And no, barking out orders is no excuse, particularly with someone who is obviously mentally deranged and probably has serious health issues. Your bullets are not your "best form of cover," particularly in many of the situations where today's gun-crazed cops use them. That's why you'll not find me recommending TRICON for training.
And for the record, I've worked with homeless people, drug addicts, and the mentally ill. I've dealt with dangerous situations by not behaving like these cops. If you want to calm someone down, calm down yourself and don't threaten them or scream at them like an idiot. Lot of them come out of dreadful childhoods and have their heads badly screwed up by drugs and alcohol. None of that is a capital offense. Even ordinary people don't respond well to being screamed at by someone brandishing a gun.
There are alternatives. Were I a police chief, I'd required every cop starting out skip showering or shaving for a couple of days, dress rough, and spend a weekend living on the street and in a homeless shelter. They might learn a bit more about dealing with such people than they learn in TRICON training taught by a former SEAL who seems to confuse ordinary city life with a combat zone.
Sorry to have worded this so bluntly, but this is something I feel strongly about.
--Michael W. Perry
@InklingBooks Hi, I have been in law enforcement for 10 years. I work at a Sheriff's Office but it is a large department with most of the problems of a big city, just more spread out and less patrol deputies. I understand your concern regarding the number of rounds fired and the short amount of time which it occurred in. I have been in several deadly force situations and I can promise you that the number of rounds fired is usually a lot more than you think. This is do to the body entering what is sometimes called survival mode or "Fight or Flight". Common reactions include auditory exclusion, tunnel vision, and blank spots in your memory. With that said if youre experiencing these symptoms you will not know how fast you are firing or if you partners are firing at all. You will stop shooting when the threat stops coming at you. Your comment about the man being armed with rebar and very overweight seemed to imply he was not a threat at all and the officers should have let him walk away until he got tired. That is not an option for police officers at that point because the suspect could walk down the nearest street and pound some innocent person to death with the rebar. Then the officers are liable because they did not prevent that tragedy. Secondly in all of my training both attending and teaching, the standard for reactionary gap is between 21-28 feet depending on the school of thought and other environmental/physical factors involved. The reactionary gap is not a magic zone that means you will always stop the threat and walk away unhurt, it means you will likely be able to get on target and fire your weapon. You could still easily be stabbed or hit. In the example you listed, you stated the suspect was about 30 feet away and the officers should not have been that close. I have already explained why they cant let him walk away and are therefore forced to be close to the suspect. As for the rebar not being a deadly weapon, I can assure you I don't want to be hit with rebar. Im sure if a person was hitting you with rebar in the head or anywhere else, you would think you were in serious trouble and be concerned about serious injury or death. With that type of threat the only reasonable answer is deadly force. You should not armchair quarterback a situation you were not there to experience.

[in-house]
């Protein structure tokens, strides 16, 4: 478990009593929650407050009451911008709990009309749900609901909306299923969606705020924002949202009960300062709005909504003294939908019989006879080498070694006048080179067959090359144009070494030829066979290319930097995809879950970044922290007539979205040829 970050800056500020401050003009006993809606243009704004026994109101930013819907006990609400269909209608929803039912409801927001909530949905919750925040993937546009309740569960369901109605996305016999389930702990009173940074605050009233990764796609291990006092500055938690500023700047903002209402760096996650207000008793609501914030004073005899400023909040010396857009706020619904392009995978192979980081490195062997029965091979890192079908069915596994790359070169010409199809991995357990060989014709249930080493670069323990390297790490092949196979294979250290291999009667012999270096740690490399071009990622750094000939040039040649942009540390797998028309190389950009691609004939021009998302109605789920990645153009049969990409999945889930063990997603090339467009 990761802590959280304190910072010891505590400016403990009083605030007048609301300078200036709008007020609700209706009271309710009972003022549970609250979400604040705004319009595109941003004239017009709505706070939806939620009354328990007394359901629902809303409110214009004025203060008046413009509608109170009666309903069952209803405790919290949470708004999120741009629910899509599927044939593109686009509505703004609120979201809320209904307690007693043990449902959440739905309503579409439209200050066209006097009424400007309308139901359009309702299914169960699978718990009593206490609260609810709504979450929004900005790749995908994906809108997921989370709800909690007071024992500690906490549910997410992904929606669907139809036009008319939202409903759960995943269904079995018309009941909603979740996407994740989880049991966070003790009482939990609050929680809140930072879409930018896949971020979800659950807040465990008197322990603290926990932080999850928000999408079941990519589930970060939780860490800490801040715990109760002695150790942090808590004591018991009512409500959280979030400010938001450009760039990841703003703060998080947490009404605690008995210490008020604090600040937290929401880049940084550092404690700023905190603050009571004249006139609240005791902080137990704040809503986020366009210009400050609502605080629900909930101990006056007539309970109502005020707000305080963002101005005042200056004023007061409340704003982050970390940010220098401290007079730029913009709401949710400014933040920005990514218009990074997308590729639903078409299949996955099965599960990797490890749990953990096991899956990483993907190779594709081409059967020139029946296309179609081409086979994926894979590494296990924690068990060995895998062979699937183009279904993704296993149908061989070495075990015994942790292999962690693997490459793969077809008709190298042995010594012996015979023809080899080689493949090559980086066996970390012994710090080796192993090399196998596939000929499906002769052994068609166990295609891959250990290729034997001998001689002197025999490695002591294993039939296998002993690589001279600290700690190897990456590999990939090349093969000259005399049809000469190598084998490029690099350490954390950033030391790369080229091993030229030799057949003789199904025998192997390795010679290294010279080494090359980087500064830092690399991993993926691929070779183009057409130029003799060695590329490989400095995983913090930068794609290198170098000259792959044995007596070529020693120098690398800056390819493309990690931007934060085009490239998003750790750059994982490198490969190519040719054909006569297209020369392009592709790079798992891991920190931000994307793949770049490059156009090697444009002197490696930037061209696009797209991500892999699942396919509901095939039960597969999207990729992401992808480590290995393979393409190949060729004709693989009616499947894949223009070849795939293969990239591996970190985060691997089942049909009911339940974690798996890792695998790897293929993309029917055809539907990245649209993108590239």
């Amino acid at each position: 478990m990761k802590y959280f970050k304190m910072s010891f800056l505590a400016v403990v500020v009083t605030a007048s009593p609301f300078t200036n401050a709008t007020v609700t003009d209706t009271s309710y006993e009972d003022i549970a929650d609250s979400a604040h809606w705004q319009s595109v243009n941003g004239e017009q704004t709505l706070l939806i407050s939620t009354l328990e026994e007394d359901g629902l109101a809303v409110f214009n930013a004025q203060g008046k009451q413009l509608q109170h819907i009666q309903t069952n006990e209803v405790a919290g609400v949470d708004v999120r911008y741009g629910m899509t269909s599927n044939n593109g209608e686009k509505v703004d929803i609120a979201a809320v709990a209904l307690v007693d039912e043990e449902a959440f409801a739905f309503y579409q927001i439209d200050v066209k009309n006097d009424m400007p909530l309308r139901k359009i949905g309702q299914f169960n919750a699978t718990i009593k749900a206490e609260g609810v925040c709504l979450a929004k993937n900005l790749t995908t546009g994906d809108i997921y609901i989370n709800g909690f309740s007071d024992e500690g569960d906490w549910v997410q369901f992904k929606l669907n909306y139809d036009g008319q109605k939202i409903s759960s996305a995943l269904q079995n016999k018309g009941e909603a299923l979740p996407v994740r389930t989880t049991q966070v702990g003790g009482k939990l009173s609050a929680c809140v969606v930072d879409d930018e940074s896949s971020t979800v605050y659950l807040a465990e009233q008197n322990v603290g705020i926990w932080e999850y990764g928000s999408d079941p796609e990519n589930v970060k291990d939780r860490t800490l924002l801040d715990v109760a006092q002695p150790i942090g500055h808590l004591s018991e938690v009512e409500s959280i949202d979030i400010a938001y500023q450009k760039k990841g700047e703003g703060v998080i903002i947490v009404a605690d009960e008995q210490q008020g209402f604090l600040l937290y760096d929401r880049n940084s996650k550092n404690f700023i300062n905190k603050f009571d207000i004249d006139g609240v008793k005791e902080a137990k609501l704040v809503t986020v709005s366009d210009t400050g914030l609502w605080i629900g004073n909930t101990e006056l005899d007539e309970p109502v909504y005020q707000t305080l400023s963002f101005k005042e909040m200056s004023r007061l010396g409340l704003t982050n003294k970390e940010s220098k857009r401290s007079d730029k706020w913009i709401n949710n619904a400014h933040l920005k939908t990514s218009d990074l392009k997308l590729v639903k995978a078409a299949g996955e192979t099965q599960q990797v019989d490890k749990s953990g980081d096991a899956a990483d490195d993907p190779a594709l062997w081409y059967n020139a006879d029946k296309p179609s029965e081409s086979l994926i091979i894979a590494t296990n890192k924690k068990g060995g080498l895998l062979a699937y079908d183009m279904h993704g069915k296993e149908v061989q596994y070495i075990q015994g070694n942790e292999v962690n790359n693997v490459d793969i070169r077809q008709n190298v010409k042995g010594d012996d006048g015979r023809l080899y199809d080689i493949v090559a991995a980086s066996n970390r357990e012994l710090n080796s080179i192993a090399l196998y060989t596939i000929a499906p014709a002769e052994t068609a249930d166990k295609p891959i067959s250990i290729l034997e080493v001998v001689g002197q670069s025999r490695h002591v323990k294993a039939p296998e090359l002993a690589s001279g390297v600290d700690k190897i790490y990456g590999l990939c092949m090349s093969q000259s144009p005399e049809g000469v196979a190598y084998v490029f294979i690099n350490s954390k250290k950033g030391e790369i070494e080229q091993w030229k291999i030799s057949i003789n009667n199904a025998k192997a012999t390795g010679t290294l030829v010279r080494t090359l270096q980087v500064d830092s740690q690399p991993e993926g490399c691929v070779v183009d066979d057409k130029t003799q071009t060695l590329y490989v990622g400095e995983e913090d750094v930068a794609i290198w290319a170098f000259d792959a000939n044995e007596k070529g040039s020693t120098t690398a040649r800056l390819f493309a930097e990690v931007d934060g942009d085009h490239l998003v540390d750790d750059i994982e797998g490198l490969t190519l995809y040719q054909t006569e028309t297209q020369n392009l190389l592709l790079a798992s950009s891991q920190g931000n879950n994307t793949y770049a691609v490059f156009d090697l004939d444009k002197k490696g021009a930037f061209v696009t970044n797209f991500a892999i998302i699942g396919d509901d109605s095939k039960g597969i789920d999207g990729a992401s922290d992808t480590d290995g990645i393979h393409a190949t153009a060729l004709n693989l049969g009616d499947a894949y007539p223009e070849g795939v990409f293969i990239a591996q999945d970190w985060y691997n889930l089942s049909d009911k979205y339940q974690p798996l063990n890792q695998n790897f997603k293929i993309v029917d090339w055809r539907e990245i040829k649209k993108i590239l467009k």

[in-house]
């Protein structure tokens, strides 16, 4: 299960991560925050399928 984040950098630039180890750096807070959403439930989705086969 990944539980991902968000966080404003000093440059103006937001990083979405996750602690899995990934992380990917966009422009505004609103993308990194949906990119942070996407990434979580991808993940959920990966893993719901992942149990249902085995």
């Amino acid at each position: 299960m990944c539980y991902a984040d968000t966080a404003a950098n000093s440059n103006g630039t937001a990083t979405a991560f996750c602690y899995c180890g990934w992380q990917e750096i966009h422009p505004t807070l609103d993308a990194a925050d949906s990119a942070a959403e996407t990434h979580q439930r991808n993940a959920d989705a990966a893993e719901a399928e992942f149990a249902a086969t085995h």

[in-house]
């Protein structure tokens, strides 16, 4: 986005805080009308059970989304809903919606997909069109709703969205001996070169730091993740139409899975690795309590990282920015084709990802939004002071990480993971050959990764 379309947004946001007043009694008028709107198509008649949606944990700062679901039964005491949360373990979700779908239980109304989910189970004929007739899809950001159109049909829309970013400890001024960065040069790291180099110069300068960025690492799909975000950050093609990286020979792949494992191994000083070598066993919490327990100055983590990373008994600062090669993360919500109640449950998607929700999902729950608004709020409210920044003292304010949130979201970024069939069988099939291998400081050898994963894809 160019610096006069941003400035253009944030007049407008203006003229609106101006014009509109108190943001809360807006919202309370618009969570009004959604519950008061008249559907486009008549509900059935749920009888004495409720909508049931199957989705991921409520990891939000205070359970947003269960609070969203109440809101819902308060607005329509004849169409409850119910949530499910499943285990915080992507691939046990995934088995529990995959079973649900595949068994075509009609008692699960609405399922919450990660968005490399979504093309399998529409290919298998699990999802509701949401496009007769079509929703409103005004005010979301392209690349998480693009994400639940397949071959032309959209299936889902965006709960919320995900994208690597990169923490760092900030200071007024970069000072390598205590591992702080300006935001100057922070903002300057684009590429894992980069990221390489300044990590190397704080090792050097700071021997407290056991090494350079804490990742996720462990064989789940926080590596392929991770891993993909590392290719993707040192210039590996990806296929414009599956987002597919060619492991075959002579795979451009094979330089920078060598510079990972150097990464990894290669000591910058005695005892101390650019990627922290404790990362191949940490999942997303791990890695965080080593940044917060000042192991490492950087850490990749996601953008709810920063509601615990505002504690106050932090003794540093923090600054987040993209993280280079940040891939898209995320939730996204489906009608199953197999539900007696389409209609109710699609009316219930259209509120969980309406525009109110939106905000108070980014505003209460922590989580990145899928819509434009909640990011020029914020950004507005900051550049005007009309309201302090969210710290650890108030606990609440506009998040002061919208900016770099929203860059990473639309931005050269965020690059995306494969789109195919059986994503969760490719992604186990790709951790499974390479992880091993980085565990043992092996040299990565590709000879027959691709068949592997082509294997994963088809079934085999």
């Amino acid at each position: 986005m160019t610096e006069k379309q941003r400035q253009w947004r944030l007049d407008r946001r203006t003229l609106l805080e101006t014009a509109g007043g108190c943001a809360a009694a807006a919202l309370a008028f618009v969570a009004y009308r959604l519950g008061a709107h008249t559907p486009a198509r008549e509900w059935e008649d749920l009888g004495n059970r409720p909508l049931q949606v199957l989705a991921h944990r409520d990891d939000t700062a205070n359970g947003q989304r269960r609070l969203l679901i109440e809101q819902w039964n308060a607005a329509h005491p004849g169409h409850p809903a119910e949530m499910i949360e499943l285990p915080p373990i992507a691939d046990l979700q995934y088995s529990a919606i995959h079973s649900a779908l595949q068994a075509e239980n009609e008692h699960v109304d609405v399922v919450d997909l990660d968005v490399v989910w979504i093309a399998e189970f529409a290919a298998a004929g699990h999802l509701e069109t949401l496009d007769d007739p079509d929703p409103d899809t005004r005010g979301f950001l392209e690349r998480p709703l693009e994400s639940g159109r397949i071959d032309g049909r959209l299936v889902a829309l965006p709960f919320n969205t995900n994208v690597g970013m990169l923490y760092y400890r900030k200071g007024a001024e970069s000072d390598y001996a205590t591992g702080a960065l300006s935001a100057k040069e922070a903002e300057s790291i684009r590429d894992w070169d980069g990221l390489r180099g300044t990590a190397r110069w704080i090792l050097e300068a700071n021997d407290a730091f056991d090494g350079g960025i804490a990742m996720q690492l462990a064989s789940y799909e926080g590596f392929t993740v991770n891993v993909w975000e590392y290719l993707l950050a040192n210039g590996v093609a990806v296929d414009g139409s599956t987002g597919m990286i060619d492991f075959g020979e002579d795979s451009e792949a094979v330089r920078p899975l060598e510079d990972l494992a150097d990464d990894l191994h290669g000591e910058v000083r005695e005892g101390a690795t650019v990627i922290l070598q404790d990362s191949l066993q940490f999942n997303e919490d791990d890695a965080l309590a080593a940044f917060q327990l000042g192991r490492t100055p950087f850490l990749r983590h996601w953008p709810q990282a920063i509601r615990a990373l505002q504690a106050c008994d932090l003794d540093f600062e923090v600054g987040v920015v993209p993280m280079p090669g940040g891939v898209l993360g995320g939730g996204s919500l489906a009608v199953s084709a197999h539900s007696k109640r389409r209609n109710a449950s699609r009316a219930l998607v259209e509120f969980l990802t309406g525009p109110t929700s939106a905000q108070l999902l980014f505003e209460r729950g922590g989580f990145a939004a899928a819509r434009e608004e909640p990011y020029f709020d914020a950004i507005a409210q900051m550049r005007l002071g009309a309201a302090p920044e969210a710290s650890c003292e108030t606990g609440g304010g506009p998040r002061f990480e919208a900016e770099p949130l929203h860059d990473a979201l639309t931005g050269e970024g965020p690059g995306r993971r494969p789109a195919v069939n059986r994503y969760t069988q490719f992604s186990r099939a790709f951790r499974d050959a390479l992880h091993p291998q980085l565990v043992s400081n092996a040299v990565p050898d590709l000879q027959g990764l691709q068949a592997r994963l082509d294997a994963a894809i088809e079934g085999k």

@InklingBooks The author didn't state specifically that he was talking about engaging someone in a fire fight as he probably thought any idiot would know that, but apparently you didn't.
"Bullets as Cover" means that by firing at the bad he is ducking and taking cover so he can't fire at you or it works as you're actually putting bullets into him so that he can't accurately fire back at you.
Also, were you a police chief it would mean, hopefully, you've been a police officer for a number of years. That would mean your attitude and outlook would be completely different. You would know why EMS calls police to make sure the scene is safe on a suicidal subject call. Why Protective Services have a police officer standing by on in-home mental evaluations. It's because using your mouth isn't always an option.
Sorry to be so blunt, but that's just the way it is.